Tuesday, November 18, 2008

Snake eating etiquette

Several people have asked me what the stir fried snake was like, so here is my easy 6 step guide to snake eating. Bear in mind the dish was offered as a special treat and 3 of our group agreed to try it whence the snake was specially purchased and charged for in addition to our pre-arranged all-inclusive (bar snake) Mekong homestay.

1. Try and avoid eating snake whenever possible

2. Failing step 1, if politeness or curiosity get the better of you, it is better to have it made into soup rather than stir fry. Even the locals told us afterwards that stir fry is not a good way to eat snake.

3. Make sure there is something to eat apart from the slithering kind. Plain rice and clear cabbage soup will suddenly appear exceedingly attractive propositions.

4. Peel the skin off the snake chunk. Even after cooking the skin will be tough like leather and stripy with snake patterning.

5. Nibble the bones you have revealed, suck them if you like. Don't worry there is no real meat to get stuck between your teeth.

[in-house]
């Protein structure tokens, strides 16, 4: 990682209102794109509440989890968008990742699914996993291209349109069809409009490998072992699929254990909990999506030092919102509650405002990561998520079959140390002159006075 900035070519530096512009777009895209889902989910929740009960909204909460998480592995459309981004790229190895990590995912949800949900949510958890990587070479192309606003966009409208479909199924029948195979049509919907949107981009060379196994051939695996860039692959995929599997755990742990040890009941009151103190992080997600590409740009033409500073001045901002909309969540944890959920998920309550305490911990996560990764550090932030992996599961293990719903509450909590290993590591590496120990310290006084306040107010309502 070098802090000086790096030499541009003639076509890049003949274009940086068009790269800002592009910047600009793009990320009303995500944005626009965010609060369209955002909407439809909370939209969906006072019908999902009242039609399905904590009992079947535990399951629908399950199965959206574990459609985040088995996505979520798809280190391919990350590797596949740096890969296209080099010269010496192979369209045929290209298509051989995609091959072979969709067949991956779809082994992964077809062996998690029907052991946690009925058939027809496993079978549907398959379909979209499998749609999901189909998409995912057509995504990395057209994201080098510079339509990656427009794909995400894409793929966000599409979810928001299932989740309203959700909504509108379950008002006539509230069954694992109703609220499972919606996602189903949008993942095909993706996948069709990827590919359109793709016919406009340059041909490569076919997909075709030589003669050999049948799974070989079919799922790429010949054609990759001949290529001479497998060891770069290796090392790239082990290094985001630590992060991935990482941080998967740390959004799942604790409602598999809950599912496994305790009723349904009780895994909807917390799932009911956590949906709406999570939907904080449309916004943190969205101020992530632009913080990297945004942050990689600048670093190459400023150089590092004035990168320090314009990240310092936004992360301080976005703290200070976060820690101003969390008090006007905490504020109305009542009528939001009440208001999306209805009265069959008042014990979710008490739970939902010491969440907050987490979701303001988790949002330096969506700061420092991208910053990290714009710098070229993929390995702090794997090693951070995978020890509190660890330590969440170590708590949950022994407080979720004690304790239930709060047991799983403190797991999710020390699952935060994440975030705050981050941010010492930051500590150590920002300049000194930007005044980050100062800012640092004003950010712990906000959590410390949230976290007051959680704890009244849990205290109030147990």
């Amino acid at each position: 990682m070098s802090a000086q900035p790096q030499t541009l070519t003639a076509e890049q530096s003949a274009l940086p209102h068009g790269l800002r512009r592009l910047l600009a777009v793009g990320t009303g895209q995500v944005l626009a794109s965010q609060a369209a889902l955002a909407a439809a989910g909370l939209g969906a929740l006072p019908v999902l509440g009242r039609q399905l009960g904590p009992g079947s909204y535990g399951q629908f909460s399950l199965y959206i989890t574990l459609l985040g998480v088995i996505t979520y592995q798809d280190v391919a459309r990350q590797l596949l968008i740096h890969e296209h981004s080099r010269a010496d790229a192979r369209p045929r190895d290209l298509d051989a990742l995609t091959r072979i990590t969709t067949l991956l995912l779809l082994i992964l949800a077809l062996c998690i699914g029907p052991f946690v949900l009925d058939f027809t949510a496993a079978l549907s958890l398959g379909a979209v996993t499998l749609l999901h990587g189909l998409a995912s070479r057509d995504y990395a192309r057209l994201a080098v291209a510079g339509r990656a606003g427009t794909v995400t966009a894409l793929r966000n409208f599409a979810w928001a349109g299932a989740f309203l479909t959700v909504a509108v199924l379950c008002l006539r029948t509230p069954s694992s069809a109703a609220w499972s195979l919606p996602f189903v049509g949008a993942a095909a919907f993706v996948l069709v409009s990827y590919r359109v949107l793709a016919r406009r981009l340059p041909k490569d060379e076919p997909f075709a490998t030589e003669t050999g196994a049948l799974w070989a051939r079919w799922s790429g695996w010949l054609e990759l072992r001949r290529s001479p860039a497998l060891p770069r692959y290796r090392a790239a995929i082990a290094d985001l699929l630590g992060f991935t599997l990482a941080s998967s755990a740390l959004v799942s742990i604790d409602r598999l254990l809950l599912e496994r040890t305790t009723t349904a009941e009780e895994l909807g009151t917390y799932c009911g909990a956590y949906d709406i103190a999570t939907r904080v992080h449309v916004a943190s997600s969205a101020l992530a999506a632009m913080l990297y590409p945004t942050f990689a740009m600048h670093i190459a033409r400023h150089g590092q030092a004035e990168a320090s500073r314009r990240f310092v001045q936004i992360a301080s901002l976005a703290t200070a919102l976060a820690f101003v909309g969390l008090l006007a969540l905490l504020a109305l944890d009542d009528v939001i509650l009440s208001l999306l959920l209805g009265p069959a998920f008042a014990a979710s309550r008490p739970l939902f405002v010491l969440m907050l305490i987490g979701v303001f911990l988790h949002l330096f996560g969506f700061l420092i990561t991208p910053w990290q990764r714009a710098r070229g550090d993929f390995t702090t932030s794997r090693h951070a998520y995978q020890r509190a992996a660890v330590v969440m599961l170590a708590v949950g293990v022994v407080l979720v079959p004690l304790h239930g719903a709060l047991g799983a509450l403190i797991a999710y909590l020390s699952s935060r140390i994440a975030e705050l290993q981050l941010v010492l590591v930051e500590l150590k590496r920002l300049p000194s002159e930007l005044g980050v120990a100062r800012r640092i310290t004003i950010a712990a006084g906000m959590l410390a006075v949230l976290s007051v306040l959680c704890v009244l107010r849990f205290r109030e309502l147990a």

6. Smile politely. Say 'delicious' thank you, and pass the plate to the left while tucking into that rice and soup. Later you can sneak into the packet of coconut covered peanuts you bought at the service station.


mariSh said...

You should have been at my birthday party in South China... One of the exotic dishes was... you guessed - a snake stew - served with various vegetables and ginger. The meat was tender and tasty. So you might be right - the ways it's cooked makes all the difference. The same applies to cooking a crocodile. Take one small crocodile (not exceeding 2m) by the tail...

Amanda said...

Mmm I had a very tasty crocodile and mango pizza here in Auckland a while ago.

Peter said...

I had eel intestines in Japan. They were small and squiggly and tasted of liver. And grasshoppers in Mexico. They put a spring in your step, and you felt very chirpy aftwards.